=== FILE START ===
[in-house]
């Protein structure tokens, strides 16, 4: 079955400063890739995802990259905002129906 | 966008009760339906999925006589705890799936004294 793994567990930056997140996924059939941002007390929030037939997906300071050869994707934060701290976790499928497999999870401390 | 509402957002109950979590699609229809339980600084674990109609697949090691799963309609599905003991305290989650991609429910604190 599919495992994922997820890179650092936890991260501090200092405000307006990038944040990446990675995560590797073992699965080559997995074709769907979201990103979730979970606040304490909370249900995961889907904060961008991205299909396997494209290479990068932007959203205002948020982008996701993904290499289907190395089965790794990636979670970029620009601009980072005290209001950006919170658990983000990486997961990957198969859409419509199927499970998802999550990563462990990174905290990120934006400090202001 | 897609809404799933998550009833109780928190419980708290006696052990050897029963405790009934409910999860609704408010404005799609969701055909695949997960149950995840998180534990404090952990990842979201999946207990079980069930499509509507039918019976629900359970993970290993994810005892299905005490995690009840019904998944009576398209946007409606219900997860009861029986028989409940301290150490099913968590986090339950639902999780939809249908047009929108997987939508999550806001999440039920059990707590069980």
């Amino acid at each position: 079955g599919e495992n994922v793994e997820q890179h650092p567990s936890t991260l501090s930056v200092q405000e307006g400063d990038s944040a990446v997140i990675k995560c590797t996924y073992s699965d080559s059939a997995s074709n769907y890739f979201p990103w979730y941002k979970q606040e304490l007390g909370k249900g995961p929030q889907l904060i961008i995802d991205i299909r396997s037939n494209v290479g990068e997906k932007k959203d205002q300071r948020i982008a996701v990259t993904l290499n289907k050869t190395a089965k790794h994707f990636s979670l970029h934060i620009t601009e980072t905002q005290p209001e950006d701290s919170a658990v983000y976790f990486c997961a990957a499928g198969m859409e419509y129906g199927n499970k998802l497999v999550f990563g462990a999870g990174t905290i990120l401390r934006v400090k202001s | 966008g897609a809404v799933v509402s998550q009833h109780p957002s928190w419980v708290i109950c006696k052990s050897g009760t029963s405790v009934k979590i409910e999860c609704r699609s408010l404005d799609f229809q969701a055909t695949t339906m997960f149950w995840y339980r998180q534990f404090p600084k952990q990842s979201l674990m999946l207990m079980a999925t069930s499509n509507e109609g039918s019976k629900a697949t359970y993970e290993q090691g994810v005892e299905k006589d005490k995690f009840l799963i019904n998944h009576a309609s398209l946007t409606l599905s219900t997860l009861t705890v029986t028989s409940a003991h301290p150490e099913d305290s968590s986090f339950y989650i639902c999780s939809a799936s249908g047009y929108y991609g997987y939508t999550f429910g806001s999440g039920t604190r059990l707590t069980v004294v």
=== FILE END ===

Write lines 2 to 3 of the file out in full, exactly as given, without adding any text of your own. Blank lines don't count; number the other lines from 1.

């Protein structure tokens, strides 16, 4: 079955400063890739995802990259905002129906 | 966008009760339906999925006589705890799936004294 793994567990930056997140996924059939941002007390929030037939997906300071050869994707934060701290976790499928497999999870401390 | 509402957002109950979590699609229809339980600084674990109609697949090691799963309609599905003991305290989650991609429910604190 599919495992994922997820890179650092936890991260501090200092405000307006990038944040990446990675995560590797073992699965080559997995074709769907979201990103979730979970606040304490909370249900995961889907904060961008991205299909396997494209290479990068932007959203205002948020982008996701993904290499289907190395089965790794990636979670970029620009601009980072005290209001950006919170658990983000990486997961990957198969859409419509199927499970998802999550990563462990990174905290990120934006400090202001 | 897609809404799933998550009833109780928190419980708290006696052990050897029963405790009934409910999860609704408010404005799609969701055909695949997960149950995840998180534990404090952990990842979201999946207990079980069930499509509507039918019976629900359970993970290993994810005892299905005490995690009840019904998944009576398209946007409606219900997860009861029986028989409940301290150490099913968590986090339950639902999780939809249908047009929108997987939508999550806001999440039920059990707590069980």
């Amino acid at each position: 079955g599919e495992n994922v793994e997820q890179h650092p567990s936890t991260l501090s930056v200092q405000e307006g400063d990038s944040a990446v997140i990675k995560c590797t996924y073992s699965d080559s059939a997995s074709n769907y890739f979201p990103w979730y941002k979970q606040e304490l007390g909370k249900g995961p929030q889907l904060i961008i995802d991205i299909r396997s037939n494209v290479g990068e997906k932007k959203d205002q300071r948020i982008a996701v990259t993904l290499n289907k050869t190395a089965k790794h994707f990636s979670l970029h934060i620009t601009e980072t905002q005290p209001e950006d701290s919170a658990v983000y976790f990486c997961a990957a499928g198969m859409e419509y129906g199927n499970k998802l497999v999550f990563g462990a999870g990174t905290i990120l401390r934006v400090k202001s | 966008g897609a809404v799933v509402s998550q009833h109780p957002s928190w419980v708290i109950c006696k052990s050897g009760t029963s405790v009934k979590i409910e999860c609704r699609s408010l404005d799609f229809q969701a055909t695949t339906m997960f149950w995840y339980r998180q534990f404090p600084k952990q990842s979201l674990m999946l207990m079980a999925t069930s499509n509507e109609g039918s019976k629900a697949t359970y993970e290993q090691g994810v005892e299905k006589d005490k995690f009840l799963i019904n998944h009576a309609s398209l946007t409606l599905s219900t997860l009861t705890v029986t028989s409940a003991h301290p150490e099913d305290s968590s986090f339950y989650i639902c999780s939809a799936s249908g047009y929108y991609g997987y939508t999550f429910g806001s999440g039920t604190r059990l707590t069980v004294v």